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Germany takes the lead of NATO's Very High Readiness Joint Task Force.

| 2022

Germany takes the lead of NATO's Very High Readiness Joint Task Force (VJTF), placing thousands of troops on standby and ready to deploy within days.
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German Army Leopard 2 main battle tanks will be the backbone of NATO's Very High Readiness Joint Task Force. (Picture source NATO)

NATO’s Very High Readiness Joint Task Force (VJTF) was created in 2014 at the core of a strengthened NATO Response Force, following Russia’s illegal annexation of Crimea and crises in the Middle East. Germany takes over from France, which led the force in 2022. In response to Russia’s full-fledged invasion of Ukraine in February this year, NATO deployed elements of the VJTF to Romania on the unit's first-ever collective-defense mission.

The VJTF is a military force of about 20,000 soldiers including a multinational land brigade of around 5,000 troops and air, maritime, and SOF (Special Operations Forces) components. Leading elements are ready to move within two to three days.

The VJTF and Initial Follow-on Forces are based in their home countries but are able to deploy to wherever they are needed for exercises, crisis response, or collective defense. The VJTF participated in its first deployment exercise in Poland in June 2015 and is regularly tested during exercises on its ability to deploy and respond to any arising crisis.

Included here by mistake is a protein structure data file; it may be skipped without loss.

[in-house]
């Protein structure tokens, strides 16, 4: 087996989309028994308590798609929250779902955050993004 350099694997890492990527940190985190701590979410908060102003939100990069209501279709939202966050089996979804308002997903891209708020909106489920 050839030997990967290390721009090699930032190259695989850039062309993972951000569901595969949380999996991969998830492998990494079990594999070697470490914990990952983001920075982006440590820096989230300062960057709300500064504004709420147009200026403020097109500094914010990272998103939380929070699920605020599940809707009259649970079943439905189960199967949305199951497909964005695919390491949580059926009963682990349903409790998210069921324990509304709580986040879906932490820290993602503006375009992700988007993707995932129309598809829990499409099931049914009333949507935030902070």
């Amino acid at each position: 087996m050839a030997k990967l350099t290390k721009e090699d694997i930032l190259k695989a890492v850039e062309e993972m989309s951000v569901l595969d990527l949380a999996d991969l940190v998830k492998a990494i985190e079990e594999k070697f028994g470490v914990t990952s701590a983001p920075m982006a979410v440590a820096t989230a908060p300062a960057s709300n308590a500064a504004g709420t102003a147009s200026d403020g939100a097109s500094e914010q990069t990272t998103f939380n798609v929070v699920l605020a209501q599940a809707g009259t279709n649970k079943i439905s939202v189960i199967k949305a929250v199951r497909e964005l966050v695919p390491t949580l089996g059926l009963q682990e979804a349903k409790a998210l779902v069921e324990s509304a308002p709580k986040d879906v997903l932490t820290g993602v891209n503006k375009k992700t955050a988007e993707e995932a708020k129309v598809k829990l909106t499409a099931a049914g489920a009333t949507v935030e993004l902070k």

“Germany is an important Ally and we thank Germany for leading the VJTF in 2023”, said NATO Spokesperson Oana Lungescu. “As Russia’s illegal war in Ukraine continues to threaten peace and security in Europe, there must be no doubt about NATO’s resolve to protect and defend every inch of Allied territory. The VJTF is NATO’s first responder and a key part of our collective defense. Germany’s leadership is a strong display of its commitment and capabilities,” Ms. Lungescu said.

The VJTF is the highest-readiness element of NATO's Response Force. VJTF leadership and membership rotate annually among Allies. In 2023, VJTF land forces will comprise around 11,500 thousand troops, with the Panzergrenadierbrigade 37 at its core. In total, nine NATO Allies (Belgium, Czech Republic, Latvia, Lithuania, Luxembourg, Germany, Netherlands, Norway, Slovenia) will contribute. Among the major units are Germany’s Panzerbataillon 393, Artillerielehrbataillon 345, Versorgungsbataillon 131, and Transporthubschrauberregiment 30. For the first time, Germany also leads the VJTF’s designated Special Forces command.

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